OPEN GOVERNMENT — Monterey County is being sued by a public information business for charging $2 per page for copies of certain property-related public records, reports the Monterey County Herald.

Attorneys for California
Public Records Research Inc. say state law allows local agencies to
charge only the actual costs of copying public records, including real
estate records maintained by county clerks.

In their class action lawsuit, filed Thursday in Monterey
County Superior Court, Clifton Hodges and Donald Ricketts maintain
those costs amount to no more than 10 cents per page.

But when they asked for copies of the county's fee schedule,
ordinances establishing the fees and any analyses done to determine
those costs, they were told the 186 related pages would cost $372, or
$2 a page.

The suit is part of a statewide survey and litigation effort described here.

Ricketts confirmed Monday that similar suits have been filed in
all of the state's 58 counties. They are, he said, precursors to a
larger effort to make real estate records as financially available to
the public as they are to title insurance companies, which receive the
information for "pennies per page."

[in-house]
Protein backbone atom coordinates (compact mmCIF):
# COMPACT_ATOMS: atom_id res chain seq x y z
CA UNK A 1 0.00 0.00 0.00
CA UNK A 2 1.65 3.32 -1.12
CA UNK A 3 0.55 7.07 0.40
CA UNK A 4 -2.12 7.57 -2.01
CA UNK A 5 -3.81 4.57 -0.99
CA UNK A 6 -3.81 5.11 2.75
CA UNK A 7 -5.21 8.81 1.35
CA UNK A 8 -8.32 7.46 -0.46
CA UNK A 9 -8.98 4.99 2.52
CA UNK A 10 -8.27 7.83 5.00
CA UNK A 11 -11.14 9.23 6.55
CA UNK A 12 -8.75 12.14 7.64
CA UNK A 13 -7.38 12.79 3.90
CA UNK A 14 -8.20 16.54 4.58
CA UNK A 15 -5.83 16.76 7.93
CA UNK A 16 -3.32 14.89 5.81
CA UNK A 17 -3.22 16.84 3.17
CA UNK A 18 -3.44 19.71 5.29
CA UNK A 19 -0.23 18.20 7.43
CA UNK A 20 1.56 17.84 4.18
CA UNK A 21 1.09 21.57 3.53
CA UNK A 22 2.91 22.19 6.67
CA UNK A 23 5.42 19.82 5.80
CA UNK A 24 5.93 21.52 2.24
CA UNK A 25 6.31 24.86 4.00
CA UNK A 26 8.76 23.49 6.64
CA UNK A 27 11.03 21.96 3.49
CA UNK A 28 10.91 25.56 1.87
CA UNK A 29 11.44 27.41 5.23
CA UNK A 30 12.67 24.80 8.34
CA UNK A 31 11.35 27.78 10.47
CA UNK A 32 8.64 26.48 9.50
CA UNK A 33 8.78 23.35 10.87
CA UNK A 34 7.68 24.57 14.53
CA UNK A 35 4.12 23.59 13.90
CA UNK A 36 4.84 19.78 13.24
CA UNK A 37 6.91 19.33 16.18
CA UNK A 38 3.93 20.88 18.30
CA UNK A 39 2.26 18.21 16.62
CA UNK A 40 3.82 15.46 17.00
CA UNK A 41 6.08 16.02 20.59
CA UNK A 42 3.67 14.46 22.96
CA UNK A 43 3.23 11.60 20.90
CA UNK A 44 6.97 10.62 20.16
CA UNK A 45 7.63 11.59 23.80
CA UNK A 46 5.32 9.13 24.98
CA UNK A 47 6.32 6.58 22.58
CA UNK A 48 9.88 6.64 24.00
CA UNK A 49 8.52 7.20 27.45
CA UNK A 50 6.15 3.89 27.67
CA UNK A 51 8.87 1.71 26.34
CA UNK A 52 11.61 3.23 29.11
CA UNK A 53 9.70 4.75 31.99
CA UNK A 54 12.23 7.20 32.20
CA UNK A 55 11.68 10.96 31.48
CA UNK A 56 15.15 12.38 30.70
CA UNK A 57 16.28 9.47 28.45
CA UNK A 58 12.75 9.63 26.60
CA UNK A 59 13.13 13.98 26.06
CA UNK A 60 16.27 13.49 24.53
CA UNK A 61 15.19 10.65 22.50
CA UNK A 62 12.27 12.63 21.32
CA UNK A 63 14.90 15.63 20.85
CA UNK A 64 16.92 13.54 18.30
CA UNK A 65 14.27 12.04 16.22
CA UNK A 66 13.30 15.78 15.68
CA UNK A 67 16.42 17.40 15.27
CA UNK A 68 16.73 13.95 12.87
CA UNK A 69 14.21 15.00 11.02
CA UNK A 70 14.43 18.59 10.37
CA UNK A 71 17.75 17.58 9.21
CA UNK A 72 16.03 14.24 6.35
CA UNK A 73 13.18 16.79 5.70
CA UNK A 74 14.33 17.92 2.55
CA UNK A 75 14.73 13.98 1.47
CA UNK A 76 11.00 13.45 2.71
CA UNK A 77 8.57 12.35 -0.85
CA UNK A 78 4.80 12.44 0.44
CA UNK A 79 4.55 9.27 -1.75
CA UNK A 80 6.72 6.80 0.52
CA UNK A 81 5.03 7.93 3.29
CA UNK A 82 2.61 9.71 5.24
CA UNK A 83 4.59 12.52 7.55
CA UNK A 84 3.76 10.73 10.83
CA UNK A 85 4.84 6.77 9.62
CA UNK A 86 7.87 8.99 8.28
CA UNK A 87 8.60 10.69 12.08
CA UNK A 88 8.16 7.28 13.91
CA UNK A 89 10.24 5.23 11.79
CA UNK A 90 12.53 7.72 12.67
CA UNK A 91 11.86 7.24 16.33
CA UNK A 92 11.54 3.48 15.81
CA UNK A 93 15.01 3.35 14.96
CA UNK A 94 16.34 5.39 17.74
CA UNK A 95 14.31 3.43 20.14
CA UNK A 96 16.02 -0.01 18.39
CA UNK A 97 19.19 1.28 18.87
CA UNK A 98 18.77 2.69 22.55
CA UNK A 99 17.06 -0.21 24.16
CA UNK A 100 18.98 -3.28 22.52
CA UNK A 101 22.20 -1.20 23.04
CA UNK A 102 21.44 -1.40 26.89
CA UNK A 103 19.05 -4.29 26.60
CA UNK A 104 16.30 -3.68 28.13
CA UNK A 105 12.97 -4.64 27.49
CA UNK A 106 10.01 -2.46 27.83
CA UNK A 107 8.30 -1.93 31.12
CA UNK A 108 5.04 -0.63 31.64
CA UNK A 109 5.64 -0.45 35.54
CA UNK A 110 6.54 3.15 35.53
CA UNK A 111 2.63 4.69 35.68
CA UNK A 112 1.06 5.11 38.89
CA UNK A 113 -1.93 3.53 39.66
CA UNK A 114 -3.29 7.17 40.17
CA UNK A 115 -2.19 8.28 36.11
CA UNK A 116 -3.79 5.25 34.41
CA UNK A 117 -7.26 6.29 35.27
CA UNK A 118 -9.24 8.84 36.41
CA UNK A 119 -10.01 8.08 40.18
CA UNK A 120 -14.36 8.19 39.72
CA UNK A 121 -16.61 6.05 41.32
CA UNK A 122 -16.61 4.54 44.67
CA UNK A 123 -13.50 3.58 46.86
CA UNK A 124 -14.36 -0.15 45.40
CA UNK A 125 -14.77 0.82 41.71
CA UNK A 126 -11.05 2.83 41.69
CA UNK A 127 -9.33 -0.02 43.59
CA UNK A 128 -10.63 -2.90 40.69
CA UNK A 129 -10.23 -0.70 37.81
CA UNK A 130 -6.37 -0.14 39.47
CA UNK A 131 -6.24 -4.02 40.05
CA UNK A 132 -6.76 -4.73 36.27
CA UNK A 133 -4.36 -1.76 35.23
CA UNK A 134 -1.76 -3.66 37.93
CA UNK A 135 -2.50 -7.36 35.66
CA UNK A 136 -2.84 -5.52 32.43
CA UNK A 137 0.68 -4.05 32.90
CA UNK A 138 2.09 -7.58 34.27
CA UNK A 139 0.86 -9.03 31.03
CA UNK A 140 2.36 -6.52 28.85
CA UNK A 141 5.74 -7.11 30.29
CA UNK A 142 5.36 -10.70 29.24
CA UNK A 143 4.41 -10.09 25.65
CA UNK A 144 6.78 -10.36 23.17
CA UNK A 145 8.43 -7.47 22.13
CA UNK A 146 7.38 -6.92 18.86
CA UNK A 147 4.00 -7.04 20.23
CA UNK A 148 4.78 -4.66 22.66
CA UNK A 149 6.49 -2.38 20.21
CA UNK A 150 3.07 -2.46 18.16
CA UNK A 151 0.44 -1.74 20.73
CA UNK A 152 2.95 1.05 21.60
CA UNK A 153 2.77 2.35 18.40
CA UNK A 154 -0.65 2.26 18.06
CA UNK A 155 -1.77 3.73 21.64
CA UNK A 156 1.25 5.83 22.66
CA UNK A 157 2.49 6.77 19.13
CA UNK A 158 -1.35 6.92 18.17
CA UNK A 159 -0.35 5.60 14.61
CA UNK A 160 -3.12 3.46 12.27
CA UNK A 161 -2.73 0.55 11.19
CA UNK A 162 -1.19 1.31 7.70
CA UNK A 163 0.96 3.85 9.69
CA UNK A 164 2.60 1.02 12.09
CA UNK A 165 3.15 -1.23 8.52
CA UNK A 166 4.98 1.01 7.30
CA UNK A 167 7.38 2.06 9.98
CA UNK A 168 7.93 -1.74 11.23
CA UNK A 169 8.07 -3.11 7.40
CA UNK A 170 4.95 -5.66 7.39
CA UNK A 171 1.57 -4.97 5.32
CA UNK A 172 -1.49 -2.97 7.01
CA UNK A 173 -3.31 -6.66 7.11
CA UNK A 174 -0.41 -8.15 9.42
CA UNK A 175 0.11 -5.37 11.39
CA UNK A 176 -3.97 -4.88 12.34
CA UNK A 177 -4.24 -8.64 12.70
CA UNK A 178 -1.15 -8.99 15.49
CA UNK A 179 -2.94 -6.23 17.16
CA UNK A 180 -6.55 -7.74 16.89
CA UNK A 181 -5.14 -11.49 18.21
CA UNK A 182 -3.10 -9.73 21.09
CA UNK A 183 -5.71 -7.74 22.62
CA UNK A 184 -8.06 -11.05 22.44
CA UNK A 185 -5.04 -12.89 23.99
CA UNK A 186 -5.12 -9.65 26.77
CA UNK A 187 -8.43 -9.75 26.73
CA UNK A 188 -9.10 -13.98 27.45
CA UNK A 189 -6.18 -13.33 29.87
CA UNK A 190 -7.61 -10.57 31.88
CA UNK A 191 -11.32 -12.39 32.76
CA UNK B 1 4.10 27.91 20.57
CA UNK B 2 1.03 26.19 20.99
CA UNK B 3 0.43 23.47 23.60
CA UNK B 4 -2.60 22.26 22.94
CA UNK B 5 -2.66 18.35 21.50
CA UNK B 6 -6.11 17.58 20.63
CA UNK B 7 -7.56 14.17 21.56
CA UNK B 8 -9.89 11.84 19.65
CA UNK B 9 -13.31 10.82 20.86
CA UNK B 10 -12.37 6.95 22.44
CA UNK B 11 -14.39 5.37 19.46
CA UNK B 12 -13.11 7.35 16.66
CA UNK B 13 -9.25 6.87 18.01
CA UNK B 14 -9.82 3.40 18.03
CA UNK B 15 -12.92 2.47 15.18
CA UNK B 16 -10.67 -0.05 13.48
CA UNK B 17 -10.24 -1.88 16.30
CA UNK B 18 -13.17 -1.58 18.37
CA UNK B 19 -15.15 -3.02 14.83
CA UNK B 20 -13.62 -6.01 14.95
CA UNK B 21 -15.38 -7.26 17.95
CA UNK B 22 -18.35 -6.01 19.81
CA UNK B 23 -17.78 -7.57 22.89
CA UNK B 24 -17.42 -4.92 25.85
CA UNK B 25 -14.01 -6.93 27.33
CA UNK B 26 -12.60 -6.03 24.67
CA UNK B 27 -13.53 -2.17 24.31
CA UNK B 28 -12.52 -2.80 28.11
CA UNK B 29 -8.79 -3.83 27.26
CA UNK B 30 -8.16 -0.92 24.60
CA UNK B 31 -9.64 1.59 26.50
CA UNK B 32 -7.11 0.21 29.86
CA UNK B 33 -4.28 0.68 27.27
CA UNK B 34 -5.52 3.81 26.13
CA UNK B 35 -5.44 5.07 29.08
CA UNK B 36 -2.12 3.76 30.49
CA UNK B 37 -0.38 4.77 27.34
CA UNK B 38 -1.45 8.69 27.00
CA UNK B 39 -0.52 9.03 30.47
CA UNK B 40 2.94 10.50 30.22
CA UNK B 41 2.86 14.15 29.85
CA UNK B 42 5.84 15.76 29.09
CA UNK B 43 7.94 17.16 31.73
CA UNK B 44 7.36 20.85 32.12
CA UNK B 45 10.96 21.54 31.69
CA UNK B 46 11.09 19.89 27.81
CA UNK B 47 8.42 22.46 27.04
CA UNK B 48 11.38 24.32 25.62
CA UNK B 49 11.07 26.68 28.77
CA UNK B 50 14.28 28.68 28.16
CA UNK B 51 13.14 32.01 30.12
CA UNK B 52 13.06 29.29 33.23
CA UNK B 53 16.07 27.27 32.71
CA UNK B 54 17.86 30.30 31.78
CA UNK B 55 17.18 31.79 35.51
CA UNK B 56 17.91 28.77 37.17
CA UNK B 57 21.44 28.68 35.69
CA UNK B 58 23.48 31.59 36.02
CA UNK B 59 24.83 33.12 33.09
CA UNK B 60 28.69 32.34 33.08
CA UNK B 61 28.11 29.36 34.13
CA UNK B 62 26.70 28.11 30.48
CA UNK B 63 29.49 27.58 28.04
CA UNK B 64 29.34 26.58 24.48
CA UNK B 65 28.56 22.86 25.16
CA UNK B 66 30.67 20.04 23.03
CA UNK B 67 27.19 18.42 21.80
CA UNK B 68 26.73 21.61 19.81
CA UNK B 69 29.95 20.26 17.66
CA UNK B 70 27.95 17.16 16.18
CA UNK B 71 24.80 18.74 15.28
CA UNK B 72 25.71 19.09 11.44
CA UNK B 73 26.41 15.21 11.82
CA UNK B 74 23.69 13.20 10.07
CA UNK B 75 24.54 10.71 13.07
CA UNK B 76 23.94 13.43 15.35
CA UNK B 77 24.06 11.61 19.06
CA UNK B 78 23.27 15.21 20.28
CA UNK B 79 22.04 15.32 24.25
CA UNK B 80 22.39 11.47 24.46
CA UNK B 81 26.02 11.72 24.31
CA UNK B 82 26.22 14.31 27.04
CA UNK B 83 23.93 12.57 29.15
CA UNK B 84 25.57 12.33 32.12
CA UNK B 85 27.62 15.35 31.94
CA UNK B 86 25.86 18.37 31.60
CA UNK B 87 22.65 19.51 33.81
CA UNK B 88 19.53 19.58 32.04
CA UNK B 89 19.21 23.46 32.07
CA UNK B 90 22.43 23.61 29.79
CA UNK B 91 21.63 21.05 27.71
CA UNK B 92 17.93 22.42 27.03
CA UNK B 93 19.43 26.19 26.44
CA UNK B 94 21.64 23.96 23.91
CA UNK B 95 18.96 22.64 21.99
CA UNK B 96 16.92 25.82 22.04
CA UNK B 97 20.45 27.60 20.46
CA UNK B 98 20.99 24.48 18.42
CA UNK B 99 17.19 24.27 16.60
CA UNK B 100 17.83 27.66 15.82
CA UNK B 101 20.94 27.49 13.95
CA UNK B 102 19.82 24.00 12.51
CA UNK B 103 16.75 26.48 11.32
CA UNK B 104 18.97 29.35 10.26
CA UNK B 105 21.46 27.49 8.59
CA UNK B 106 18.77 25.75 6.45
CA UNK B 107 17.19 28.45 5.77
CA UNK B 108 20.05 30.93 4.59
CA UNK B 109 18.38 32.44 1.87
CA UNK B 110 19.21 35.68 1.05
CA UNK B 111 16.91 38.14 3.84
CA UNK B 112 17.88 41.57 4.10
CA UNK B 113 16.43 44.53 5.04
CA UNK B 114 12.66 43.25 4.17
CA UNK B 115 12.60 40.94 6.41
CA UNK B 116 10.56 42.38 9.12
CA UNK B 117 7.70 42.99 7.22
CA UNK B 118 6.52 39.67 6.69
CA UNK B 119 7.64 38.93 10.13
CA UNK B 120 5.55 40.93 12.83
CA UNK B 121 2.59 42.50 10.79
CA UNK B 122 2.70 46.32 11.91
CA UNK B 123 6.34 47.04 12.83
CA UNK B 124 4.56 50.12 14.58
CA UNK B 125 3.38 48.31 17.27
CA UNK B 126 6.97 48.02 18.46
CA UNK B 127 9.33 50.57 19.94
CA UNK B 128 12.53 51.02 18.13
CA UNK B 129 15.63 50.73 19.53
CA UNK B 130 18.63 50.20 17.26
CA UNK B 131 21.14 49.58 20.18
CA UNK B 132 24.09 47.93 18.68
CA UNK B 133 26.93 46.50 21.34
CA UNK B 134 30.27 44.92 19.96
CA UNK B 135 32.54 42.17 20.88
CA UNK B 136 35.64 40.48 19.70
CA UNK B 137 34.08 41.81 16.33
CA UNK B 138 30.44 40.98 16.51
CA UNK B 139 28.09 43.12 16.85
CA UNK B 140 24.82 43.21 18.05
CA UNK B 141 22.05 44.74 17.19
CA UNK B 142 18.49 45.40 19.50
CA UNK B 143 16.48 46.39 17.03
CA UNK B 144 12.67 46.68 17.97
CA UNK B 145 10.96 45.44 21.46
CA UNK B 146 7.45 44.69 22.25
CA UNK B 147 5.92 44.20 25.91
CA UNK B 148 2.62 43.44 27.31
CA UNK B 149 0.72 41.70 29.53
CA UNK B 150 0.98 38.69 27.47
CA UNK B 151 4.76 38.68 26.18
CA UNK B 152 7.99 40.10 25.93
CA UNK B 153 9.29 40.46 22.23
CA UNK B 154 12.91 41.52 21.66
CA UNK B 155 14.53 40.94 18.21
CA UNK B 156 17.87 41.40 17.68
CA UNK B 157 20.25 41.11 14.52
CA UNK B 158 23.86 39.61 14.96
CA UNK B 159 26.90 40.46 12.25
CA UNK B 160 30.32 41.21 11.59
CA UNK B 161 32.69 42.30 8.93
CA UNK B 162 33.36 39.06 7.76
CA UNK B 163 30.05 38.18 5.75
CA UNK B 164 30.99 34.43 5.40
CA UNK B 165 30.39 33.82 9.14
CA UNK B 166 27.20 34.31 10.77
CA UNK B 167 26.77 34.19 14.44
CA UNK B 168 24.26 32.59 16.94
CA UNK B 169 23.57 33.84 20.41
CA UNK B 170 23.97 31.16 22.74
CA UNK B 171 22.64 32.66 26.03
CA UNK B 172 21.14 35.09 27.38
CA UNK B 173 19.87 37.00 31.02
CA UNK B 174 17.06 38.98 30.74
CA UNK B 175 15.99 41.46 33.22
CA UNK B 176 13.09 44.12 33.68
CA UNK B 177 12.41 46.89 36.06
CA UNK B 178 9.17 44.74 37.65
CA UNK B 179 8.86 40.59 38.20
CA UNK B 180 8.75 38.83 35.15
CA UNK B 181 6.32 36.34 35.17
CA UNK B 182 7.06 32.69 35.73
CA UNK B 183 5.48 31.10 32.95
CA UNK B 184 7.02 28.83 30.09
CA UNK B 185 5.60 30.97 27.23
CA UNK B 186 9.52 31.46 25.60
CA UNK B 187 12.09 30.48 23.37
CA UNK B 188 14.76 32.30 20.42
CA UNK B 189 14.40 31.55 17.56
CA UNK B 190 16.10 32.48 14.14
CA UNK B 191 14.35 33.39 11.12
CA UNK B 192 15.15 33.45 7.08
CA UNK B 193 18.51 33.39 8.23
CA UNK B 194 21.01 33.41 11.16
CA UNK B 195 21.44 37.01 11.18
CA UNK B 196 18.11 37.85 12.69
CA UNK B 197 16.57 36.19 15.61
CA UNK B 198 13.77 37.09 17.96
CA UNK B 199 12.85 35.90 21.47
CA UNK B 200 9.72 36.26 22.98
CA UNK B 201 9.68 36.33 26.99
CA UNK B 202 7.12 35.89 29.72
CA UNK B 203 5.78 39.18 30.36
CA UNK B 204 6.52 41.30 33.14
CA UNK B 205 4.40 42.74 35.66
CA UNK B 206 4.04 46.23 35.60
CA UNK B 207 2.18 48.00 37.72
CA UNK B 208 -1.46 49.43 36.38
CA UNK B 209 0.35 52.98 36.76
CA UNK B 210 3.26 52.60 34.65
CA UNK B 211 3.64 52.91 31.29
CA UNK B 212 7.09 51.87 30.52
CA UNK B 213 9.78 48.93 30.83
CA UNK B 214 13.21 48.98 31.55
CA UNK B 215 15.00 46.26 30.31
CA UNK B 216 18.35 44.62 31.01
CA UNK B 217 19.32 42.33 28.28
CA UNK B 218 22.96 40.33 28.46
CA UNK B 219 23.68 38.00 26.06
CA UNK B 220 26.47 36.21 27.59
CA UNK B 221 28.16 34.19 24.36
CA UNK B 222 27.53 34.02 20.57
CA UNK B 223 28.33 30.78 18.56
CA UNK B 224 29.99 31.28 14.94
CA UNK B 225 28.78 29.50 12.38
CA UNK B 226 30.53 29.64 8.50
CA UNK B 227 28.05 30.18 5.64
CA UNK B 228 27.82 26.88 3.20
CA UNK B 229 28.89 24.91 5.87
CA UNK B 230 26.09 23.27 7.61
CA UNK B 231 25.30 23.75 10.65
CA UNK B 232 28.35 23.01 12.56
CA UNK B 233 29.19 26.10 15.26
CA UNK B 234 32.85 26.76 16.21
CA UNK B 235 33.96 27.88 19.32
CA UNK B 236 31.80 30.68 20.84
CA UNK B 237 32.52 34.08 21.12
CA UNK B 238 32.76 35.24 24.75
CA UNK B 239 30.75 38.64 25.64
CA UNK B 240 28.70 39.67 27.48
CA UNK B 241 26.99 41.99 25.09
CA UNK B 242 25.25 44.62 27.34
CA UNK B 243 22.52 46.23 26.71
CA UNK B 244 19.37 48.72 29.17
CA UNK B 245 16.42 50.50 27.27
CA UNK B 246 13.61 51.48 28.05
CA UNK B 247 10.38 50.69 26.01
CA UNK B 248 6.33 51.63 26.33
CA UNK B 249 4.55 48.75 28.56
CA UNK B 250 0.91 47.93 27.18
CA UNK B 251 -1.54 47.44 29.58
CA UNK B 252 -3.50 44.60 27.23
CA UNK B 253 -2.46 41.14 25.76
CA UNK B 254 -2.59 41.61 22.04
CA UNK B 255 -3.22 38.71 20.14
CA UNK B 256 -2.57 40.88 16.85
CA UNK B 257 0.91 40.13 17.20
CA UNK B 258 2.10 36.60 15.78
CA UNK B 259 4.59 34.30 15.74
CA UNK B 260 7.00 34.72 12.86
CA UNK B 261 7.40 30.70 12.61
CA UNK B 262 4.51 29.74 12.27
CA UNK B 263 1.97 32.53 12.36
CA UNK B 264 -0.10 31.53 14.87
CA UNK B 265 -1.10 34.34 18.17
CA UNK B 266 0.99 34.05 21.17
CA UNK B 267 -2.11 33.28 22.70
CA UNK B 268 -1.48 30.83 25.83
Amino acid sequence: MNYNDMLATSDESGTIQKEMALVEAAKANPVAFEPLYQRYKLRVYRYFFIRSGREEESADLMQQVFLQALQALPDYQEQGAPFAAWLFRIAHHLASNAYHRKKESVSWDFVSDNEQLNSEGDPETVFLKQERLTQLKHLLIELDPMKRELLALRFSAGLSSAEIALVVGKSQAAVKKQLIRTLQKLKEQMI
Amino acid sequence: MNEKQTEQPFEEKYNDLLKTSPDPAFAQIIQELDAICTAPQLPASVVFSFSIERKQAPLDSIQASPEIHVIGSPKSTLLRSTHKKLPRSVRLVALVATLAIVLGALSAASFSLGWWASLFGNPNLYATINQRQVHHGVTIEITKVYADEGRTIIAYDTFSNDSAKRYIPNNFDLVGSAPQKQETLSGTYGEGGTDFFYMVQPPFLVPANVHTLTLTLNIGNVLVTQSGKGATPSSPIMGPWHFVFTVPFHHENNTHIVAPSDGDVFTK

"The client (in the lawsuit) is a Public Records Act research
group actively engaged in going out and getting records, and they're
simply tired of paying those fees," he said. "The recorder's office has
almost lost its way, its function, and become a conduit for title
insurance companies."

The lawsuit, which also alleges the Board of Supervisors
established the copy fees without a required public hearing, asks the
court to compel the county to turn over the requested 186 pages for no
more than 10 cents per page, an injunction prohibiting the county from
seeking excessive fees in the future and unspecified financial damages.

Although this dispute has been simmering for years, no one should be surprised if local agencies generally get creative in charging more for records copying.  One CalAware member reports that a Southern California agency is trying to collect from requesters the 44 cent postage used to send them written letters informing them their access requests are denied.